(I wrote this article and it was originally published in the York County Coast Star on January 17, 2013)
I recently attended the retirement party of a local executive, and I suspect it will be the first of many. As I surveyed the gathering, I was struck by the “grayness” of the attendees. We are getting old.
One could reasonably argue that my perspective is a bit distorted. After all, one is likely to mirror your professional colleagues. But in this case, the census corroborates my observations. The first wave of baby boomers has reached retirement and the number of persons 55 and older has increased by 43%. One in eight Americans is 65 or older and that will increase to one in five by 2030. And the numbers are worse in Maine making our population the oldest in America.
The attendees at the party came from several organizations to honor the new retiree. One company was represented by four of their senior managers—three of whom have announced their own plans to retire within the next three years. In fact, the banter was about who’d get out first. While this made for good fun, it highlights a real business issue that we as a society face: a large number of our workers will be leaving the workforce and few companies are prepared.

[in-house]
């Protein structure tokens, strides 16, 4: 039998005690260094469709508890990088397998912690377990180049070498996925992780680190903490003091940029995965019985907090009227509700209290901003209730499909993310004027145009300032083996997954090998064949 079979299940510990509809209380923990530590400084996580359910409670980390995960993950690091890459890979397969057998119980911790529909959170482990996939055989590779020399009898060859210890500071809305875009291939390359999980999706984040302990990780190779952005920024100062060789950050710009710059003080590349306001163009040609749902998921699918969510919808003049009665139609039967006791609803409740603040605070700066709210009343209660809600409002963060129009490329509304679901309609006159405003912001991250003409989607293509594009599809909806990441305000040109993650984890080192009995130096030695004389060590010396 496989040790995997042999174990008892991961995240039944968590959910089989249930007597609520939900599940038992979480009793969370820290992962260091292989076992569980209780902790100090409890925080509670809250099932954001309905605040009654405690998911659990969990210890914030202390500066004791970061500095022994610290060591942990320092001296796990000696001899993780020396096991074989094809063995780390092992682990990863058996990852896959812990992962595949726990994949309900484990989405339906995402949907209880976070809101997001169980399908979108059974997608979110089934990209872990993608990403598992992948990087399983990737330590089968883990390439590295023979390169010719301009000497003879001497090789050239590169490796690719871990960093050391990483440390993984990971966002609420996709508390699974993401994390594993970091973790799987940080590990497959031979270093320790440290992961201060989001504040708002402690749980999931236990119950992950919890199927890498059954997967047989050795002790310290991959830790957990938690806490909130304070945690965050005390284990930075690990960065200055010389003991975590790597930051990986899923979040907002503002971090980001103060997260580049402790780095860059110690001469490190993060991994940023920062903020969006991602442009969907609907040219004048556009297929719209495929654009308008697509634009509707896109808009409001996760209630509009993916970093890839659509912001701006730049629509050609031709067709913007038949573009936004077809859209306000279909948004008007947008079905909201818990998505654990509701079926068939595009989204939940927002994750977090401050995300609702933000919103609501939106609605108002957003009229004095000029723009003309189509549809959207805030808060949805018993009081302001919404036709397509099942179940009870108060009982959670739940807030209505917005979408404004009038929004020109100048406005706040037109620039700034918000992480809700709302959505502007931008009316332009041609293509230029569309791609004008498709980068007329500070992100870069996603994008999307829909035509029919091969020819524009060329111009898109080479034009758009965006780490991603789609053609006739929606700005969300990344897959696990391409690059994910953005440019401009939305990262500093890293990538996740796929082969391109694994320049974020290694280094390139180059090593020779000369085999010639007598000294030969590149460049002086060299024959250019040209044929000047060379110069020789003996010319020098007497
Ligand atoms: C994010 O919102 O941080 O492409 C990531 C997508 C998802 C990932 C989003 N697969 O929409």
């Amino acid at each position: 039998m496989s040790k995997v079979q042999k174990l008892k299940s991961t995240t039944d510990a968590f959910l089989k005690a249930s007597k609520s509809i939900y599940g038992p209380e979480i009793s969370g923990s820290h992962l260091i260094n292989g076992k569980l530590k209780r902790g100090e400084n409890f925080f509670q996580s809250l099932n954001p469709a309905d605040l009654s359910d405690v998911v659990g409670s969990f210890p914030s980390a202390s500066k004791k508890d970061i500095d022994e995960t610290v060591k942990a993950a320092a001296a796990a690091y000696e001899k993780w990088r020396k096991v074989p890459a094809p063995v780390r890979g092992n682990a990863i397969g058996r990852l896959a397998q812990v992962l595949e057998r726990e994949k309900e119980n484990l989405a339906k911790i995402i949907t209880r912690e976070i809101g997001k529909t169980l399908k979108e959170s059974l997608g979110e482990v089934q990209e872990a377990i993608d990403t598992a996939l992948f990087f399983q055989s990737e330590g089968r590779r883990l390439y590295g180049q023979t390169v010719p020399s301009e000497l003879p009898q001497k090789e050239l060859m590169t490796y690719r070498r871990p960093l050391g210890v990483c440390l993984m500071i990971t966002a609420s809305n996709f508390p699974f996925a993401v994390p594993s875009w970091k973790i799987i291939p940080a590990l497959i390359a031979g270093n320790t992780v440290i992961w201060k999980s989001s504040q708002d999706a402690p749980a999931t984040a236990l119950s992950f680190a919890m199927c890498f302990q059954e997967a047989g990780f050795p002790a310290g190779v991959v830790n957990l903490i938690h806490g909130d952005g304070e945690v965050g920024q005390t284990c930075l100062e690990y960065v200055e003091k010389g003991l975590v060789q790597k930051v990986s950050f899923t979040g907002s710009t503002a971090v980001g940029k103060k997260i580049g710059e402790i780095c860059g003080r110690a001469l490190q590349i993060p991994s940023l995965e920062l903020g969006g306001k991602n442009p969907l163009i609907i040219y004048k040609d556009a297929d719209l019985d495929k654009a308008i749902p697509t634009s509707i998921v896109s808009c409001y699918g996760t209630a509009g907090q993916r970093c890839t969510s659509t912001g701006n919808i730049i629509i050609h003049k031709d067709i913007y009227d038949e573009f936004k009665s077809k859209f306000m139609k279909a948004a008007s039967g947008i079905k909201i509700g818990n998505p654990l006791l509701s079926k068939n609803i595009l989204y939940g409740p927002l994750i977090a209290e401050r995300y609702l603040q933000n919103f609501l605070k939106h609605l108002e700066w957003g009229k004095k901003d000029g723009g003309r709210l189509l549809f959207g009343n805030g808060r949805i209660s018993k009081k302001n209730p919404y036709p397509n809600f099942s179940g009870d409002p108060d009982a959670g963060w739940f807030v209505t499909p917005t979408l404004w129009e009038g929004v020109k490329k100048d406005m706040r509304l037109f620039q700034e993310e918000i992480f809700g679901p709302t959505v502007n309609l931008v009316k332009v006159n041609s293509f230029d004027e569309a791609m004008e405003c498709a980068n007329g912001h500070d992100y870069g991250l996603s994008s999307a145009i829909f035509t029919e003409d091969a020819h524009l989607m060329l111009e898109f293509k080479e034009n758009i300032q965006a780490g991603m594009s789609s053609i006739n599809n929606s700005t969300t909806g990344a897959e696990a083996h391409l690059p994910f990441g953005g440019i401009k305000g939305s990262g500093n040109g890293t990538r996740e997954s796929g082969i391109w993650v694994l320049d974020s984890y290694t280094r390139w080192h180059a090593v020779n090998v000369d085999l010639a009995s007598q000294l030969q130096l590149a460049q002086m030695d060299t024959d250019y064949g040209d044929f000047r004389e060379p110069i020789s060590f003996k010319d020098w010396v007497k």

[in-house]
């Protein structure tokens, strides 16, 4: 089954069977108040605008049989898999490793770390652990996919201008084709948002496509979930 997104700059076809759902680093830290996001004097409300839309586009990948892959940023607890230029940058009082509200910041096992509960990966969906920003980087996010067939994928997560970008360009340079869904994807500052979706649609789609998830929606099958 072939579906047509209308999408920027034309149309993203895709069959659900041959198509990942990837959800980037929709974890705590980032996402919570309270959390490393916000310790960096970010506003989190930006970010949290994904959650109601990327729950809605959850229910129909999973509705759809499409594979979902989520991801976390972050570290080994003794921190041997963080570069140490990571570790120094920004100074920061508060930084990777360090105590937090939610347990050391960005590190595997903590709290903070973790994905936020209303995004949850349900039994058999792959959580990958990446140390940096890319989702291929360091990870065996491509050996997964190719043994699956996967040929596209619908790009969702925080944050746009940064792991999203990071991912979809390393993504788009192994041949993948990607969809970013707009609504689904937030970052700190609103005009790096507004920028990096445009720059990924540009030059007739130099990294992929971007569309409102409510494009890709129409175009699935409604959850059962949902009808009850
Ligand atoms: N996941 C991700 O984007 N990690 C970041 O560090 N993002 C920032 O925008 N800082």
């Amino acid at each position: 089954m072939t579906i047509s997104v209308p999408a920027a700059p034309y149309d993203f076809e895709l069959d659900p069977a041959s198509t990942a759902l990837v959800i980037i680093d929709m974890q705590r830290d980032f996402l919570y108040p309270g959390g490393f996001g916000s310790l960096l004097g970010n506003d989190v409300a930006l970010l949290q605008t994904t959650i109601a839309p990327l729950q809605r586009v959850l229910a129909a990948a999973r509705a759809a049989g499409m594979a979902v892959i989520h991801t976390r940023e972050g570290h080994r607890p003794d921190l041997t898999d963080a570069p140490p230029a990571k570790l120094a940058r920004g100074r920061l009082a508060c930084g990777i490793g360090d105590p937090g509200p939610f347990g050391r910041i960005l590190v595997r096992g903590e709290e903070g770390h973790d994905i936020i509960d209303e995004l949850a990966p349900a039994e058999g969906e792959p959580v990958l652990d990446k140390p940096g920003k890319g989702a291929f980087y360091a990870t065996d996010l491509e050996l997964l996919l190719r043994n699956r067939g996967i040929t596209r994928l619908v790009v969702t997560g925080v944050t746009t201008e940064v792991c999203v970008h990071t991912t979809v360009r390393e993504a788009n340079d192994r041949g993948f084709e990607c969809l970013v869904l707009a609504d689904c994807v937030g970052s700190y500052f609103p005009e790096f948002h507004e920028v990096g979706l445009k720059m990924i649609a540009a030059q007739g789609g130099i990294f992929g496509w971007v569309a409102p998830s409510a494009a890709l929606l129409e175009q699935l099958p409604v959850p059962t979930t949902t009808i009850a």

A recent survey conducted by the AMA Enterprise showed that one in five companies is utterly unprepared for the sudden loss of leadership and nearly 25% have no succession plan whatsoever. Only 8% maintain comprehensive plans, never mind any kind of method to capture the knowledge of those future retirees as they walk out the door, never to return. With three senior managers leaving this company, nearly a century of experiences and knowledge will soon be lost. This could be devastating for the company.
All organizations, large and small must put plans in place now. Continue reading